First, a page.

1922 | New York City

The Cruelty of Kindness

Margaret Sanger on the harsh realities of motherhood.

There is a special type of philanthropy or benevolence, now widely advertised and advocated, both as a federal program and as worthy of private endowment, which strikes me as being more insidiously injurious than any other. This concerns itself directly with the function of maternity, and aims to supply gratis medical and nursing facilities to slum mothers.

Such women are to be visited by nurses and to receive instruction in the “hygiene of pregnancy”; to be guided in making arrangements for confinements; to be invited to come to the doctor’s clinics for examination and supervision. They are, we are informed, to “receive adequate care during pregnancy, at confinement, and for one month afterward.” Thus are mothers and babies to be saved. “Childbearing is to be made safe.” The work of the maternity centers in the various American cities in which they have already been established and in which they are supported by private contributions and endowment, it is hardly necessary to point out, is carried on among the poor and more docile sections of the city, among mothers least able, through poverty and ignorance, to afford the care and attention necessary for successful maternity. Now, as the findings of the British eugenists so conclusively show, and as the infant mortality reports so thoroughly substantiate, a high rate of fecundity is always associated with the direst poverty, irresponsibility, mental defect, feeblemindedness, and other transmissible taints. The effect of maternity endowments and maternity centers supported by private philanthropy would have, perhaps already have had, exactly the most dysgenic tendency. The new government program would facilitate the function of maternity among the very classes in which the absolute necessity is to discourage it.

Roses and Figs, by Paulette Tavormina, 2013. © Paulette Tavormina, courtesy the artist and Robert Klein Gallery

Such “benevolence” is not merely superficial and nearsighted. It conceals a stupid cruelty, because it is not courageous enough to face unpleasant facts. Aside from the question of the unfitness of many women to become mothers, aside from the very definite deterioration in the human stock that such programs would inevitably hasten, we may question its value even to the normal though unfortunate mother. For it is never the intention of such philanthropy to give the poor, overburdened, and often undernourished mother of the slum the opportunity to make the choice herself, to decide whether she wishes time after time to bring children into the world. It merely says, “Increase and multiply: we are prepared to help you do this.” Whereas the great majority of mothers realize the grave responsibility they face in keeping alive and rearing the children they have already brought into the world, the maternity center would teach them how to have more. The poor woman is taught how to have her seventh child, when what she wants to know is how to avoid bringing into the world her eighth.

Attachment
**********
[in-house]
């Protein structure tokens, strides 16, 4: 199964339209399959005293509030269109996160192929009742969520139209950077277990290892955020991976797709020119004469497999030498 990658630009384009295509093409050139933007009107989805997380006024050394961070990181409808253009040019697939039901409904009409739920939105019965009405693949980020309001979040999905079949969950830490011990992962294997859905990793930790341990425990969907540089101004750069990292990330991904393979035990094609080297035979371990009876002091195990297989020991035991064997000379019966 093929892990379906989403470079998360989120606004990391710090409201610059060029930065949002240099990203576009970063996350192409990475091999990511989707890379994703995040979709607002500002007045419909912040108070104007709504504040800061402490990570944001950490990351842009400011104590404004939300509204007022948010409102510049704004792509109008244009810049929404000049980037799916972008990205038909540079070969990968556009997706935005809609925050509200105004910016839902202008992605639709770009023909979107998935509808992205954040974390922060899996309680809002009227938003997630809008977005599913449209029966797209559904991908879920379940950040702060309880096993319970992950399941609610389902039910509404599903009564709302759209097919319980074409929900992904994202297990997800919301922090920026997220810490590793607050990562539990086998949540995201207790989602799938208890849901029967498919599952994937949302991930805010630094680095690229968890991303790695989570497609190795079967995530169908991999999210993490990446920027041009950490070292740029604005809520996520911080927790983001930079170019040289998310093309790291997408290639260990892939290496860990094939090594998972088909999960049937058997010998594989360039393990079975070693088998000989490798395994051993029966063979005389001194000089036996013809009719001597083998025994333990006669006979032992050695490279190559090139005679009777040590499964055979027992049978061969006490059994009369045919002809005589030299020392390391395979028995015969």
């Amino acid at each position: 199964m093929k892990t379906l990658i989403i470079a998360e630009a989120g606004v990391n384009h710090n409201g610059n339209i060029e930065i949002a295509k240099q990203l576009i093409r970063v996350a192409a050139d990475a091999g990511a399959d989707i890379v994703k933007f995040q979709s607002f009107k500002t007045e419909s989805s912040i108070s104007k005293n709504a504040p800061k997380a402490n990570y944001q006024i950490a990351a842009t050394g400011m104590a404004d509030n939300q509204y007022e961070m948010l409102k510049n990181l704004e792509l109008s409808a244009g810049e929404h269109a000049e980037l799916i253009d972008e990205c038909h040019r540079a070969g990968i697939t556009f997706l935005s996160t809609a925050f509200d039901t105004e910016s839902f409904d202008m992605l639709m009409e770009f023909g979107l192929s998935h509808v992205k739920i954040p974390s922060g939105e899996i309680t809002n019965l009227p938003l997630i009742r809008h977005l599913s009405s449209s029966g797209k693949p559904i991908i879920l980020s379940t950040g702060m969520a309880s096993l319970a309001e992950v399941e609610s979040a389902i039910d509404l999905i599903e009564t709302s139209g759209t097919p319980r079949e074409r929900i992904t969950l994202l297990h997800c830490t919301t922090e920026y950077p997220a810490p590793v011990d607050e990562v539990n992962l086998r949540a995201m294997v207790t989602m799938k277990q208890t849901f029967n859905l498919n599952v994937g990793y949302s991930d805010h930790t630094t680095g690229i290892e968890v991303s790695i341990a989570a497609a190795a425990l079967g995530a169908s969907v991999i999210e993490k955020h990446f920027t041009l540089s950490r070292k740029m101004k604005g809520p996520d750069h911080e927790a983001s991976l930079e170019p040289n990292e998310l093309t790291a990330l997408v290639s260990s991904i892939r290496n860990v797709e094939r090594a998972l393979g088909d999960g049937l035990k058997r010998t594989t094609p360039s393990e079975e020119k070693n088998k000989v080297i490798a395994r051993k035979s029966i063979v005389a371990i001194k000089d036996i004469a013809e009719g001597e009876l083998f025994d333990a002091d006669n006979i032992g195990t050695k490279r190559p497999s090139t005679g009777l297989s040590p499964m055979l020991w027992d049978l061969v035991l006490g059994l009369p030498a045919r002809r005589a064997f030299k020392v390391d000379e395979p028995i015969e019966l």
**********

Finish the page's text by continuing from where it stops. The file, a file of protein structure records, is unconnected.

Such philanthropy is kind only to be cruel, and unwittingly promotes precisely the results most deprecated. It encourages the healthier and more normal sections of the world to shoulder the burden of unthinking and indiscriminate fecundity of others; which brings with it, as I think the reader must agree, a dead weight of human waste. Instead of decreasing and aiming to eliminate the stocks that are most detrimental to the future of the race and the world, it tends to render them to a menacing degree dominant.

Unfortunately, humanitarianism has been the mark of an inhuman time.

—G.K. Chesterton, 1932

On the other hand, the program is an indication of a suddenly awakened public recognition of the shocking conditions surrounding pregnancy, maternity, and infant welfare prevailing at the very heart of our boasted civilization. So terrible, so unbelievable, are these conditions of childbearing, degraded far below the level of primitive and barbarian tribes, nay, even below the plane of brutes, that many high-minded people, confronted with such revolting and disgraceful facts, lose that calmness of vision and impartiality of judgment so necessary in any serious consideration of this vital problem. Their “hearts” are touched; they become hysterical; they demand immediate action; and enthusiastically and generously they support the first superficial program that is advanced. Immediate action may sometimes be worse than no action at all. The “warm heart” needs the balance of the cool head. Much harm has been done in the world by those too-good-hearted folk who have always demanded that “something be done at once.” They do not stop to consider that the very first thing to be done is to subject the whole situation to the deepest and most rigorous thinking.

Contributor

Margaret Sanger

From The Pivot of Civilization. Sanger was working as an obstetrical nurse in Manhattan slums during the 1910s when she began advocating for contraceptive education and a woman’s right to be “absolute mistress of her own body”; in 1921 she founded the organization that later became Planned Parenthood. Sanger criticized organized charities of the day for catering to “defectives, delinquents, and dependents” and argued that birth control—along with eugenics and restrictive immigration—would properly secure the future of “a greater American race.”